The largest search engine in China, Baidu Inc., announced on Monday (Aug. 8), that it has received approval from two Chinese cities to run the nation's first completely autonomous robotaxi services on public roads.

Commercial robotaxis are now able to provide rides to the general public without having human safety drivers in the vehicle thanks to permits issued by the municipalities of Chongqing in the southwest and Wuhan in the center. On Monday, they take effect.

According to Baidu, they marked a "turning point" in China's policy-making over autonomous driving.

Wei Dong, chief safety operating officer of Baidu's Intelligent Driving Group, told Reuters in an interview that "if we think of the exploration of space, this moment is equal to landing on the moon" regarding the industry's importance of these permits.

At first, Baidu will set up a batch of five fee-charging robotaxis in each city, where they will be permitted to operate in predetermined zones from 9 a.m. to 5 p.m. in Wuhan and from 9.30 a.m. to 4 p.m. in Chongqing, according to a statement from the company.

Both the Wuhan Economic & Technological Development Zone and Chongqing's Yongchuan District contain service areas that total 30 sq km and 13 sq km, respectively.

In April, it was reported by Toyota Motor Corp.-backed and Baidu's Apollo that they had been granted permission in Beijing to operate robotaxis without safety drivers on open roads within a 60 sq km radius. However, they are still required by their Beijing licenses to have a safety driver in the passenger seat. These offerings have begun.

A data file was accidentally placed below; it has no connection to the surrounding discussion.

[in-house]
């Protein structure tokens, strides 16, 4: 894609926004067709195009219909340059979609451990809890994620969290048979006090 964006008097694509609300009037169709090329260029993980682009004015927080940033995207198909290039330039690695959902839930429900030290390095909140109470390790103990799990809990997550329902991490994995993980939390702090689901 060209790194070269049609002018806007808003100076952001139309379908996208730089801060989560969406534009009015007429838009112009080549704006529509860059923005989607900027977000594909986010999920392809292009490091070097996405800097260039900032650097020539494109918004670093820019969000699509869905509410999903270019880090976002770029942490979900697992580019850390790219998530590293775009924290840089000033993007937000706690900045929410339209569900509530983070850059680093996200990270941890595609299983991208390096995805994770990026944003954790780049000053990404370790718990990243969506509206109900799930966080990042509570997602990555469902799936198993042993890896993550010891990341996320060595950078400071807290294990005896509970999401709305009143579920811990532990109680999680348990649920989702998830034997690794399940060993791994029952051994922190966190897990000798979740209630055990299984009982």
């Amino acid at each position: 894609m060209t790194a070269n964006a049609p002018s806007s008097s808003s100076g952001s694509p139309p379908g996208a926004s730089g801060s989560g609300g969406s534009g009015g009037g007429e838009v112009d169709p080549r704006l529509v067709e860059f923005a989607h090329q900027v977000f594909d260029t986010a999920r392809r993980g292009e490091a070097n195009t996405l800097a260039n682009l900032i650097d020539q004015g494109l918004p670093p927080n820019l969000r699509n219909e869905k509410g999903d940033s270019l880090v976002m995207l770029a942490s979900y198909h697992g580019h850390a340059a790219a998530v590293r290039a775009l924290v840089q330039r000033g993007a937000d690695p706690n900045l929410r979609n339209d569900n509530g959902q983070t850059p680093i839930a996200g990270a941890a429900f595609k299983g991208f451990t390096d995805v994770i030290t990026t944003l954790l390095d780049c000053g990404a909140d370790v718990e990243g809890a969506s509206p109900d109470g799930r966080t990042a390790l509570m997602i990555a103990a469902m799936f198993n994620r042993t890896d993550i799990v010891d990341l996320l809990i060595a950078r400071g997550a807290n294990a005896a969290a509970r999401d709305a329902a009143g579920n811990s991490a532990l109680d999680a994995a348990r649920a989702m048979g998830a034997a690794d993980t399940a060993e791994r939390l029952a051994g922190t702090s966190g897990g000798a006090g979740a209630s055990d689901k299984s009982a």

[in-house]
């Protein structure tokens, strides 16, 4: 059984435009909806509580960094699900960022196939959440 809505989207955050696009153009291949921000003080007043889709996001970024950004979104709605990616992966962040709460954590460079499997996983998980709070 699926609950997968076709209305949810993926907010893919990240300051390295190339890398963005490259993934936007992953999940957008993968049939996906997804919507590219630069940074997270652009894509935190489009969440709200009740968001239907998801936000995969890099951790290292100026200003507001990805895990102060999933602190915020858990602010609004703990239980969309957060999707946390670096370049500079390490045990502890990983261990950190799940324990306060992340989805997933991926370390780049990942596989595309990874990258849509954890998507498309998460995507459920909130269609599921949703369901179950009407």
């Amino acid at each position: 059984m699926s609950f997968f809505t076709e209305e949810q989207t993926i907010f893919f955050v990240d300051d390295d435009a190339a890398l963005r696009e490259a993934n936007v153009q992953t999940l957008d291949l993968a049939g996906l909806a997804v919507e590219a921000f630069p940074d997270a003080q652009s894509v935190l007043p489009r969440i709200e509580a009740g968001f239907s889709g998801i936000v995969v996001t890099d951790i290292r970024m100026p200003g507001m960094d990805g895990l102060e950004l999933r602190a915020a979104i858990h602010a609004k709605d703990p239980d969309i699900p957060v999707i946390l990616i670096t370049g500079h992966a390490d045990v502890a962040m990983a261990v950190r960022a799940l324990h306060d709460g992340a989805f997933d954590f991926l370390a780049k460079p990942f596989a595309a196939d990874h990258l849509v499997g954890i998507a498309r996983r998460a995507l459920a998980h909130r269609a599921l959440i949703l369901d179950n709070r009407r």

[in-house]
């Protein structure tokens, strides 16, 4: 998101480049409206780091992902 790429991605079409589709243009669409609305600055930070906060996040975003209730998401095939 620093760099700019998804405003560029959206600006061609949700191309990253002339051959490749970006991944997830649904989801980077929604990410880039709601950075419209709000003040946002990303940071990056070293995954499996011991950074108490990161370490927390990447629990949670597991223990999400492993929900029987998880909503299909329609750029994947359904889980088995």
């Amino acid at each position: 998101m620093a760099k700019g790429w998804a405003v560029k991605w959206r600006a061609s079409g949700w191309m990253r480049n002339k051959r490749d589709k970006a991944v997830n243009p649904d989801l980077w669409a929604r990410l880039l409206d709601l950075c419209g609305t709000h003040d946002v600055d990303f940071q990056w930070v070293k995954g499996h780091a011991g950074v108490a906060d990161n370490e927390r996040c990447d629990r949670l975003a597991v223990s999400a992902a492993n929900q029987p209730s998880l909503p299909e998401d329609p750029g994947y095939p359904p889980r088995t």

According to Wei, Baidu is also negotiating with the local governments of Beijing, Shanghai, and Shenzhen to obtain permits within a year so that it can test completely autonomous, unpaid robotaxis in those cities.

As U.S. officials move forward with precedent-setting autonomous driving policies, China is making attempts to expedite autonomous vehicle trials and permits.

Cruise, a self-driving firm, was granted license by the California Public Utilities Commission in January to provide paid fully driverless rides on a few San Francisco streets from 10 p.m. to 6 a.m.

Since its launch in 2020, Apollo Go, Baidu's robotaxi service, has provided over 1 million rides throughout 10 Chinese cities. Both the service and any issues with it have not been reported by Baidu, nor has the amount of money invested in the initiative been broken down.